What does Parry’s departure mean for Liverpool?

Great article from Matt Ladson at thisisanfield. And he’s right- there isn’t really anything that makes the position of the club and the fans any clearer. One thing’s for sure, and that’s that things couldn’t really stay as they were for much longer. Bill Hicks seems to have been pulling out all the stops in his charm offensive since calling for Parry to leave last year. In all seriousness, fans will generally be happy with this.

I saw what Phil McNulty over at BBC has said as well, and this is another excellent post from him. And yes, Benitez’s position has been strengthened. The way Liverpool have been left so ridiculously short in the run in to the title race is absolutely sickening, and it’s because of the childish politics between manager, CEO, and board that has let this happen.

There’s no doubt that Parry’s been relatively successful at Liverpool. Broadly thinking, during his time at Liverpool we have undeniably (albeit slowly) improved. The appointments of Houllier and Benitez, whichever way you see it, have been relatively progressive.

In recent seasons, his position with the board, as well as Rafa, and his apparent bunglings of some major transfer dealings has made him, in my opinion, an easy target. But truth is, I don’t think any self-respecting fan can say that it’s a good thing that the man has gone, beyond simply ending the ridiculousness of the current situation- at least it will force some kind of change in what’s going on at the club.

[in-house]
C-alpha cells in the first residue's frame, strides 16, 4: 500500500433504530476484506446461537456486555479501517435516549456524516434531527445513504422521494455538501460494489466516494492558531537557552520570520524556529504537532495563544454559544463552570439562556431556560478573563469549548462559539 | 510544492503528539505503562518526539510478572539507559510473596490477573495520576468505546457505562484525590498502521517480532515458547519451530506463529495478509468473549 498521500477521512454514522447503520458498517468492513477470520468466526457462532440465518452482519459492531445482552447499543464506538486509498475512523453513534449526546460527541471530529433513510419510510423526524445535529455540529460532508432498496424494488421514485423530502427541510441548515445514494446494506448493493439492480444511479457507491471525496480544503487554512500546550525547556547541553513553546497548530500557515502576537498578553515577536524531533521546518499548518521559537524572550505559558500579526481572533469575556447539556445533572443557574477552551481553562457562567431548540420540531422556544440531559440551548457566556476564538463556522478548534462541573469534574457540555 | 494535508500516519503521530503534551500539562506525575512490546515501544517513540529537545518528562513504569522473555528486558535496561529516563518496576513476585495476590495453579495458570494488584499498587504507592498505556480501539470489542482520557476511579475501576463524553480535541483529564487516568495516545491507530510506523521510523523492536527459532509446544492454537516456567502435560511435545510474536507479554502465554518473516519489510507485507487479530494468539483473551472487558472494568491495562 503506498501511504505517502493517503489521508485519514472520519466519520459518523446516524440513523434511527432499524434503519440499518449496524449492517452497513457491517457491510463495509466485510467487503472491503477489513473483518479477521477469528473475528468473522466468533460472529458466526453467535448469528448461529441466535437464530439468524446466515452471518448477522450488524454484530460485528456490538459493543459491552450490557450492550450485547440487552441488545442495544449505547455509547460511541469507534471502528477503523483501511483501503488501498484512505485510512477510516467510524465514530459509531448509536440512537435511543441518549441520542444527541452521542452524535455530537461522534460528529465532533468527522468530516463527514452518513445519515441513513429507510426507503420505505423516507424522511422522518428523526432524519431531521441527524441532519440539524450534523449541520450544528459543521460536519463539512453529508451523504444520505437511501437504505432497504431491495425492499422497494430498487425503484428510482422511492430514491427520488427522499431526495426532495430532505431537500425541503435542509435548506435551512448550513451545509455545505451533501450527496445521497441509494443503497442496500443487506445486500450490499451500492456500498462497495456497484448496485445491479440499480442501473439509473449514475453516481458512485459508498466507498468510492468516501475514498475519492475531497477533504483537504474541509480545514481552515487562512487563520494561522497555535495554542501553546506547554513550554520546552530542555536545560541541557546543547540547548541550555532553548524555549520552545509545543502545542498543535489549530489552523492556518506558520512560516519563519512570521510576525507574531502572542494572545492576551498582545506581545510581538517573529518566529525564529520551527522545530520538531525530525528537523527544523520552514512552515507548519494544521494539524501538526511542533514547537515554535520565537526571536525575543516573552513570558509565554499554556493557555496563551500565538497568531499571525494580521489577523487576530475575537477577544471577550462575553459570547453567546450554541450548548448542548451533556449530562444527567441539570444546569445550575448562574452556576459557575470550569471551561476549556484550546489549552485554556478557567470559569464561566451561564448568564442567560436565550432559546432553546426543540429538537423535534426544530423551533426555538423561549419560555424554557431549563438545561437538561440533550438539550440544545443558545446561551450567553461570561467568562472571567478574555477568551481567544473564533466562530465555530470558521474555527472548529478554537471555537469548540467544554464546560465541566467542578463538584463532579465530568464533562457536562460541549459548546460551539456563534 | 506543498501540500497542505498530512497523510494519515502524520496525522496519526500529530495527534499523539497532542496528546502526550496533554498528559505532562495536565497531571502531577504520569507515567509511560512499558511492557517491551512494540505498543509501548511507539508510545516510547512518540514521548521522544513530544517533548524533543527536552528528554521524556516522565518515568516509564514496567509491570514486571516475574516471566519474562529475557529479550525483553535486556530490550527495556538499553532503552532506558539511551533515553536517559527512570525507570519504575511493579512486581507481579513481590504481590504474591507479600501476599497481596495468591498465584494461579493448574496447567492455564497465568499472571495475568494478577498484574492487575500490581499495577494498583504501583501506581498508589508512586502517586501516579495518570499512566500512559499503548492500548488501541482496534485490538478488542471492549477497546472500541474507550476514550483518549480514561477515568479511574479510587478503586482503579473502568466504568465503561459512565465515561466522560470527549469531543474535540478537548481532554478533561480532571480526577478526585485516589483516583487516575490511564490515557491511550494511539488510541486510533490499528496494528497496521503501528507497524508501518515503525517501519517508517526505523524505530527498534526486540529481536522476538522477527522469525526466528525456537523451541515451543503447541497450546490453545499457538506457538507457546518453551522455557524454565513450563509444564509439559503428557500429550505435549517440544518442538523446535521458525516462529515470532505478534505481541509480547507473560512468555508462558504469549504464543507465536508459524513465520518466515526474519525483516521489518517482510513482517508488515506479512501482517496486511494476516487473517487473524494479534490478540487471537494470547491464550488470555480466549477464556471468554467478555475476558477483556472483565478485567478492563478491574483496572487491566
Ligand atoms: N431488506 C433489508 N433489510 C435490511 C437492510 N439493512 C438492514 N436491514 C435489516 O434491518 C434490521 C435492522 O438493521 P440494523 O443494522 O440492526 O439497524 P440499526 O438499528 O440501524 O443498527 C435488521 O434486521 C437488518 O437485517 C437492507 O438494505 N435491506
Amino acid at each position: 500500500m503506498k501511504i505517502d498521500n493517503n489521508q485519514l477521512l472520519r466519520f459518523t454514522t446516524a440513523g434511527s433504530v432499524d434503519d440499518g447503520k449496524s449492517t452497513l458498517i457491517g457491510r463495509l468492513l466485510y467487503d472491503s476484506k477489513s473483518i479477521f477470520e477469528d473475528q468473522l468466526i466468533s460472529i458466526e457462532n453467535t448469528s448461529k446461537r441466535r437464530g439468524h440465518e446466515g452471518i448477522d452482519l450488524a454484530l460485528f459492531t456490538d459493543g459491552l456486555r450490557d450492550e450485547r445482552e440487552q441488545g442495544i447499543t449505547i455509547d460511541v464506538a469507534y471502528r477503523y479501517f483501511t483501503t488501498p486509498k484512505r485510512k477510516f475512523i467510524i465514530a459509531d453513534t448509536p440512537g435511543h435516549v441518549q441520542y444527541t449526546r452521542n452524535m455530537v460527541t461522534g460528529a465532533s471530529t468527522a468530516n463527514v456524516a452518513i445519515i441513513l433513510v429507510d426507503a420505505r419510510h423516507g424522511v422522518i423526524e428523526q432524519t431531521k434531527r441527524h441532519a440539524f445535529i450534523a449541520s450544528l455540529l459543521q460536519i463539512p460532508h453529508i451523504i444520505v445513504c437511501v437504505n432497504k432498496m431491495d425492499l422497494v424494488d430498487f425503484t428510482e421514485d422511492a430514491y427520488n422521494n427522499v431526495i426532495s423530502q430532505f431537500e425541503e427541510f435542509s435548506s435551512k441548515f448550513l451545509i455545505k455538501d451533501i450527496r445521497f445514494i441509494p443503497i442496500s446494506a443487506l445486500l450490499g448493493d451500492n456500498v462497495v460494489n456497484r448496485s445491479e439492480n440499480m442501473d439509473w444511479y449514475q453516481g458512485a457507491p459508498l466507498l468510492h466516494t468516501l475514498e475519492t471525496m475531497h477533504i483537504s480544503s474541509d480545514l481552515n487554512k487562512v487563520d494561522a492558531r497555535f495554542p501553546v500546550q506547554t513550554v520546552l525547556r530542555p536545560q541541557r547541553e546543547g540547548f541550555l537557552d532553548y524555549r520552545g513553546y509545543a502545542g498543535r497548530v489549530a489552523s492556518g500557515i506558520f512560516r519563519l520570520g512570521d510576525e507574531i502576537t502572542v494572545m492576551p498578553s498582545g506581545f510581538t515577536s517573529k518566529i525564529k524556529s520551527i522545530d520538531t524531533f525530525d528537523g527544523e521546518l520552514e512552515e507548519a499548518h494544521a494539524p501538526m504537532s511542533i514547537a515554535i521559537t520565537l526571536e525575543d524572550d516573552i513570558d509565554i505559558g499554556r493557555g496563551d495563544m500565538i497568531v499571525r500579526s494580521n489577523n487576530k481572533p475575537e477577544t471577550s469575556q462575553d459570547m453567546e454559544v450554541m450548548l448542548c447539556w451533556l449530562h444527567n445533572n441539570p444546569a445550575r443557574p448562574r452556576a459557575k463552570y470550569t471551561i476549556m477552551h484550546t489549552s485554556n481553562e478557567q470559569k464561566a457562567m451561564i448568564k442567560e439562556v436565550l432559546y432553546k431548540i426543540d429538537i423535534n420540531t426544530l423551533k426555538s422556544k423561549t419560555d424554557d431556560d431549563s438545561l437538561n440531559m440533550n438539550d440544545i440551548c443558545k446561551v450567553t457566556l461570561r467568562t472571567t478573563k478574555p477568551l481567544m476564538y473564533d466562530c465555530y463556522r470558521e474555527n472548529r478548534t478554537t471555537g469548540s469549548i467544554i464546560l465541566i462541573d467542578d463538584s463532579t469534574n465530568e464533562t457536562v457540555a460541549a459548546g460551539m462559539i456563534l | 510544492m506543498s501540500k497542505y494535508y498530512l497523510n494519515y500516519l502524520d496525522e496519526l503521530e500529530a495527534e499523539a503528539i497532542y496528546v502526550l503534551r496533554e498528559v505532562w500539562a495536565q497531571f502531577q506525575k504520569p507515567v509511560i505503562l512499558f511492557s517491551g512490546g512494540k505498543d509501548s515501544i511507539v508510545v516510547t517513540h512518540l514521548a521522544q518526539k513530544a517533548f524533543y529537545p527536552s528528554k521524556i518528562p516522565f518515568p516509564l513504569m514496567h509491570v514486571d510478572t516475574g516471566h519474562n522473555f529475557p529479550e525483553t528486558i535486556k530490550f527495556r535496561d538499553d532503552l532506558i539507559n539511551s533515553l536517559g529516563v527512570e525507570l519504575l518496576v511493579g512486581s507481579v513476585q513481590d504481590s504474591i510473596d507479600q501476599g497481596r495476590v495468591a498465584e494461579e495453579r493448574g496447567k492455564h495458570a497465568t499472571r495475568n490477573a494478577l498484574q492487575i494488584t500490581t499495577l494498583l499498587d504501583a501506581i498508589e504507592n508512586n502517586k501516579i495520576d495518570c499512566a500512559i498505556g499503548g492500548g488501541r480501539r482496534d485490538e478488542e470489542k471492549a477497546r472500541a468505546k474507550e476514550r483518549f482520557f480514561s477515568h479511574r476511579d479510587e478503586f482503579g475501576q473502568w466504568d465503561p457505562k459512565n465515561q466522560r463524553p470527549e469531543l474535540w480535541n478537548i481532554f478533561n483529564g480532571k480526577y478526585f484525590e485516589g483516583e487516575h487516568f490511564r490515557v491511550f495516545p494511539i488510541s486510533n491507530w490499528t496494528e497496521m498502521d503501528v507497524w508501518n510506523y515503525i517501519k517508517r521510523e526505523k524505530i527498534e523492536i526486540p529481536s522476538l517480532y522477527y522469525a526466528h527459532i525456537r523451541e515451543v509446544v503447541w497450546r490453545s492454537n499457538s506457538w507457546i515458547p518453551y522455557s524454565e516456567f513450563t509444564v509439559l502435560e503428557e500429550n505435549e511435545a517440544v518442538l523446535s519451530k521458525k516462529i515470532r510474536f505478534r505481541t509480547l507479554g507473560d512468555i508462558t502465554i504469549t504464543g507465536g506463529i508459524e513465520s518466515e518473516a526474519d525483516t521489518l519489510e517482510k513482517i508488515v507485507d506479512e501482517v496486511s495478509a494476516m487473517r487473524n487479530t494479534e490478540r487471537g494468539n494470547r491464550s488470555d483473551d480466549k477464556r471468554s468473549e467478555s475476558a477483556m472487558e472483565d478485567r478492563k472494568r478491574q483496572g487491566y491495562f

As soon as I heard the news, I saw Benitez’s farcical press conference this morning, repearedly answering questions to do with his relationships, and all of the other stuff by saying “I deal with football matters”. Well, does this actually make the what’s happened any clearer to the fans? No- and they are the ones that matter.

Let’s be clear- yes, we have improved this season. But only very slightly when you consider that Wenger has apparently lost the plot at Arsenal, and Chelsea have repeatedly shot themselves in the foot from the day they sacked Mourinho. This was Liverpool’s chance to really kick on and make strided towards United, and put presure on them whilst they had a huge back-log of fixtures. You have to be honest, you can talk about individuals, but as a club, we have stuffed this royally.

Ultimately, it comes down to cash and petty behaviour. Gillet and Hicks are co-owners, and both want different things. This is simply another step towards the future, but in the end, without further investment in all areas of the club, not much else can really happen, and this is the sad fact. In answer to the question asked at the start – not really.

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